November 29, 2021

Celebrating and Empowering Native Americans During National Native American Heritage Month

This week’s Industry Voices was written by Jessica E. Conner, Vice President of Human Resources at Sims Metal, North America.

Chokma! (Hello!). I am a proud citizen of the Chickasaw Nation. November is National Native American Heritage Month. During this month, we reflect on our history, what we have overcome and worked hard to establish, and the importance of preserving our culture. This means bringing my children together with Chickasaw elders to hear the rich history of our people and listen to those fluent elders speak the Chickasaw language.

Like all industries, it’s important for the recycling industry to establish a culture where people of diverse backgrounds can thrive and be who they are—who they really are—among their peers and managers. As an HR professional, I can speak firsthand to how this opens the door for people to feel a sense of belonging and supports better engagement. Seeing and developing everyone to their full potential will enrich our industry overall.

With this in mind, I applaud ISRI for establishing the ISRI Talent Educate, Employ, Empower (E3) Acquisition and Retention Program. Through the pilot program, which is scheduled to launch in June 2022, ISRI will work with members, Historically Black Colleges and Universities (HBCUs)/Tribal Colleges and Universities (TCUs), trade schools, community colleges, and their students. The association is also collaborating with the Federal Department of Labor and Keep America Beautiful (KAB) and their affiliate network in the metro-Atlanta area. ISRI and its partners will design curricula and training programs to prepare students academically and host a series of seminars to support the experiential learning opportunities.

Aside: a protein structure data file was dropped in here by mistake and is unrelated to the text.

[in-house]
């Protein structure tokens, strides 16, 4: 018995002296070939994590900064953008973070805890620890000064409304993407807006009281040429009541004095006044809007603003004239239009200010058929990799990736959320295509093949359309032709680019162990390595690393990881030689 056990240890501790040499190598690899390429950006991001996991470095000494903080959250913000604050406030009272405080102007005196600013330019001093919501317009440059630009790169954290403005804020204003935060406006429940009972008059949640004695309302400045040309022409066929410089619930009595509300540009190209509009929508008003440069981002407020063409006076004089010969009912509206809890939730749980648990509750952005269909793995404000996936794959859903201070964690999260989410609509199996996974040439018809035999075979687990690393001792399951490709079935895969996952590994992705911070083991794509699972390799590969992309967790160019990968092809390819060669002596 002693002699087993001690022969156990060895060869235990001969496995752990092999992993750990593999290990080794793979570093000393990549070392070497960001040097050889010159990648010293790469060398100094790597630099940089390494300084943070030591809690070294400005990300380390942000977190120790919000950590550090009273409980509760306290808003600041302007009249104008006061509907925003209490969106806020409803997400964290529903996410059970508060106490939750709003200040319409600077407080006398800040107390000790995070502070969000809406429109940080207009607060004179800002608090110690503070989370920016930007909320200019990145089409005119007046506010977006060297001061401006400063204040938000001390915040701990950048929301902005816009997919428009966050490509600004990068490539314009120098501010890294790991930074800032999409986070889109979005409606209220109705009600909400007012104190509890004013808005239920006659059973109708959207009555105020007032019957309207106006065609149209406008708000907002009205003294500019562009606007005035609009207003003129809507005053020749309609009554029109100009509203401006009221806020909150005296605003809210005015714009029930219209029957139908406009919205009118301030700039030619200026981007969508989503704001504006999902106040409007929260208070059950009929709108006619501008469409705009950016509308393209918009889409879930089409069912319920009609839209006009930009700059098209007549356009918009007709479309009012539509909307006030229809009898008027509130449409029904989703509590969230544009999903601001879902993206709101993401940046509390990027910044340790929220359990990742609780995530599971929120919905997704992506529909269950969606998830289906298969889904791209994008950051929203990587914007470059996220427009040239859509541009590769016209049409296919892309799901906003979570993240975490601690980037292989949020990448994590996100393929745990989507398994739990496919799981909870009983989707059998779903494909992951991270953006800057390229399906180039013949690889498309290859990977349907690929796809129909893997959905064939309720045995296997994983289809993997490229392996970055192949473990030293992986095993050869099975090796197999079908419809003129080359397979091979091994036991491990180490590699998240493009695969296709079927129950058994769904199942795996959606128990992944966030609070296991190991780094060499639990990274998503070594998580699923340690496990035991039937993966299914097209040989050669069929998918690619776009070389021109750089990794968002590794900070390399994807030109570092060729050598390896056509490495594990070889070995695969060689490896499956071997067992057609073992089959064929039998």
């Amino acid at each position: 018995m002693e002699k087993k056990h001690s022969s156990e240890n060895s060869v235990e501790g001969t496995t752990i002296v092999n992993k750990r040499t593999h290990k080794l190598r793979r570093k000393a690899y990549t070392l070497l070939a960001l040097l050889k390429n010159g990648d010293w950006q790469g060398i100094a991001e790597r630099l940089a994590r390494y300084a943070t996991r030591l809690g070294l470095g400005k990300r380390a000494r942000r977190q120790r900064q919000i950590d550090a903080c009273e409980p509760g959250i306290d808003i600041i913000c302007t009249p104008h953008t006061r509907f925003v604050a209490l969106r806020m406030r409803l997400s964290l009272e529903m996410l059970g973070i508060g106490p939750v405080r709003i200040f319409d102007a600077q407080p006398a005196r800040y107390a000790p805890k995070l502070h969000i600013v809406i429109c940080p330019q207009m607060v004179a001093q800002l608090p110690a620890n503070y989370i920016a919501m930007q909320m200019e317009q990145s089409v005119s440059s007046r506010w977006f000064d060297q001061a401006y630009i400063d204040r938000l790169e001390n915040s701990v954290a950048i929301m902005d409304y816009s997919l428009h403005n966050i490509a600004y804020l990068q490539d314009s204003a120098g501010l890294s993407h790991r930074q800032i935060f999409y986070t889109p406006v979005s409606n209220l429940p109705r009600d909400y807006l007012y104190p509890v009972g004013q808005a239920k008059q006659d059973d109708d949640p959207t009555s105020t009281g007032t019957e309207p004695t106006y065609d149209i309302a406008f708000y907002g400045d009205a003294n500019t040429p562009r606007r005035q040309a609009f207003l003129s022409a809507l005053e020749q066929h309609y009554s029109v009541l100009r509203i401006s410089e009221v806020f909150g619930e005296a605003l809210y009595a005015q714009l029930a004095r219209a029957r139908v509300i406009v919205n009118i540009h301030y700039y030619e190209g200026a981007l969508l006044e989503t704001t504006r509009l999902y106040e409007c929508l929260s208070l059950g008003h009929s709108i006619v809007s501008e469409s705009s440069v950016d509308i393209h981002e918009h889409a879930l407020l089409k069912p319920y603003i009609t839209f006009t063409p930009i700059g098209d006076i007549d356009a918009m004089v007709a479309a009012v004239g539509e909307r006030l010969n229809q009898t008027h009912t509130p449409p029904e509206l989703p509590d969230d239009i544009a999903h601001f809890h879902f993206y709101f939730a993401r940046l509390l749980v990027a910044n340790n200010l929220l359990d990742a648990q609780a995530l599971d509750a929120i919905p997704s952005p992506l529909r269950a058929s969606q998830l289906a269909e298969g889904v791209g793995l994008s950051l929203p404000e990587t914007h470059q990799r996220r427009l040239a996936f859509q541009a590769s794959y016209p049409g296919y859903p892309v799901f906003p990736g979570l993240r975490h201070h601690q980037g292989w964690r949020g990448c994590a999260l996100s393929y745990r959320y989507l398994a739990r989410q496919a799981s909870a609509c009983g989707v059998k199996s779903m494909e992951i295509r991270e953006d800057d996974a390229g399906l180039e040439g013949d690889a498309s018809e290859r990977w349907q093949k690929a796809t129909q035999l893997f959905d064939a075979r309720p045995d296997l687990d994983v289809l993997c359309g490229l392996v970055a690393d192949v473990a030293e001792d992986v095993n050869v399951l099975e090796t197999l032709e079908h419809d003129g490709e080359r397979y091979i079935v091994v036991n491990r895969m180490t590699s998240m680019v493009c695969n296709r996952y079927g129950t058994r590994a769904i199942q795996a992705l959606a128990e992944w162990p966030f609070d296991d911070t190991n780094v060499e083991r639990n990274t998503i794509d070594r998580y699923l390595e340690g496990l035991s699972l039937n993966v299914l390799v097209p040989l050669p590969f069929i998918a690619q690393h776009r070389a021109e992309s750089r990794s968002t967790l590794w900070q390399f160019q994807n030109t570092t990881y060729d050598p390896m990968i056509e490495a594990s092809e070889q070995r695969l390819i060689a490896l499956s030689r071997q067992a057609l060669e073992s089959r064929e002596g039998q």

The program will provide supplemental education opportunities to Native Americans. My hope is that through this program we can equip Native students with skills for today and for the future, which not only directly impacts these individuals, but also ripples across the Native communities.

While National Native American Heritage Month is coming to close, you can acknowledge and celebrate Native Americans during your everyday lives. All tribes are different, and with more than 600 tribal nations—each with its own language, values, culture, and system of governance—there are many different opportunities to learn and discover.

One way to celebrate Native American culture is by cooking a traditional meal. I recommend starting with Pashofa, a Chickasaw dish of cracked corn (hominy) and pork, covered in water and boiled for many hours. Traditionally, cooking pashofa required many hours of close attention. Women came together to prepare enough to feed an entire village.

The pashofa pot was a necessary item in Chickasaw households. Before European trade, Chickasaw women crafted large clay vessels for cooking the dish. A lot of labor went into making these pots. Preparing the clay took hours and each pot was built and fashioned by hand. After that, women had to wait for the clay to dry before firing. Many pashofa pots were handed down among Chickasaw families for generations. Today, you can make pashofa in a crockpot as well.

To cook pashofa in a crockpot, you’ll need two cups of pashofa corn, water, and two pounds of pork, cut into one-inch pieces. The directions are simple. Cover the corn and pork with water and cook on medium setting until about half done (2-3 hours). Turn to low setting and continue to cook overnight. Salt to taste, and enjoy!

The recipe with detailed instructions be found here.

Photos courtesy of Jessica E. Conner.